Sometimes the public remember the dead – the “glorious dead”, as the war memorials describe them – and sometimes we forget them completely. Sometimes, in fact, we never knew who they were in the first place. The whole business is so arbitrary, depending not only on questions of where, when and how people died, but also on the question of what rank or race they were. To die in the service of Britain or the British empire doesn’t necessarily guarantee a public display of gratitude. A good way to understand this is to take a short walk from three stations on London’s Docklands Light Railway, as I did this week on a damp, oppressive afternoon that turned the city grey.

I began at the line’s end in Woolwich, where Lee Rigby, a 25-year-old soldier with the Royal Regiment of Fusiliers, was stabbed and hacked to death on 22 May. Woolwich is an old military town that once had a famous arsenal and a royal dockyard and still has a barracks, and it never lets …read more  

Camp Bastion detainees challenge the notion of British justice in Afghanistan | Phil Shiner and Tessa Gregory

The British government’s claim that it is strengthening the rule of law is undermined by its treatment of Afghan civilians in custody

While working in Kabul on another legal case involving British troops, our interpreter introduced us to a man we shall call Ali. Ali, an illiterate farmer in his mid-50s, explained in a tired and shaking voice that since March 2012 his teenage son had been detained in a British military facility without charge or access to a lawyer. Ali described the agonising first two months when his son was held incommunicado – he had no idea where his son was and feared for his life. It was only when the International Committee of the Red Cross managed to get a message to him that he discovered his son was in British custody.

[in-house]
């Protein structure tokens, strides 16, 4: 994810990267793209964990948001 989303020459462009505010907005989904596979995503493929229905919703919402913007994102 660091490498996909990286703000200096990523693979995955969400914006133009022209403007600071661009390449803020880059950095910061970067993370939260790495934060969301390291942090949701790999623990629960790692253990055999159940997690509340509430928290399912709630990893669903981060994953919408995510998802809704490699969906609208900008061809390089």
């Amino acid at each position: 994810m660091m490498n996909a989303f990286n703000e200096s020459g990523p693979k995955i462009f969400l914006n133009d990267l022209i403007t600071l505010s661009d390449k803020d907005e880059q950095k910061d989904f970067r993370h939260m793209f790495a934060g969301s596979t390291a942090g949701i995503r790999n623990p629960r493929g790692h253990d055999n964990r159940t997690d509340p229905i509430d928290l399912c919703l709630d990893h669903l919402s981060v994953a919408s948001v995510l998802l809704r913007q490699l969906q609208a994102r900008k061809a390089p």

Ali is now able to speak to his son for an hour over the internet every fortnight but he has not been permitted to visit him in person. Ali’s son has not been told why he is being detained or what is going to happen to him. Neither Ali nor his wife have been able to sleep properly since their son was …read more  

It is absurd to pretend our armed forces fight only in just wars | Martin Kettle

The lessons of the first world war are not a settled question in modern Britain, nor is how to commemorate it

Last autumn David Cameron went to London’s Imperial War Museum and announced plans for “a truly national commemoration” of the centenary of the first world war. There would be, he revealed, four years of events and activity, all at a total cost of more than £50m, starting with the centenary of the outbreak of war in August 2014 and continuing until the centenary of the Armistice in November 2018.

The speech was strikingly personal. Cameron talked about his own family experience of war. He said how Robert Graves’s war memoir, Goodbye to All That, was “my favourite book”. And he spoke of the great impression – “one of the most powerful things I’ve ever seen” – made on him by a visit to the Turkish memorial at Gallipoli. That memorial’s inscription – which states “there is no difference between the Johnnies and the Mehmets to us, where they lie, side by side, in this country of ours” – managed to capture “so much of what this is all about”, the prime minister said.

What, though, is …read more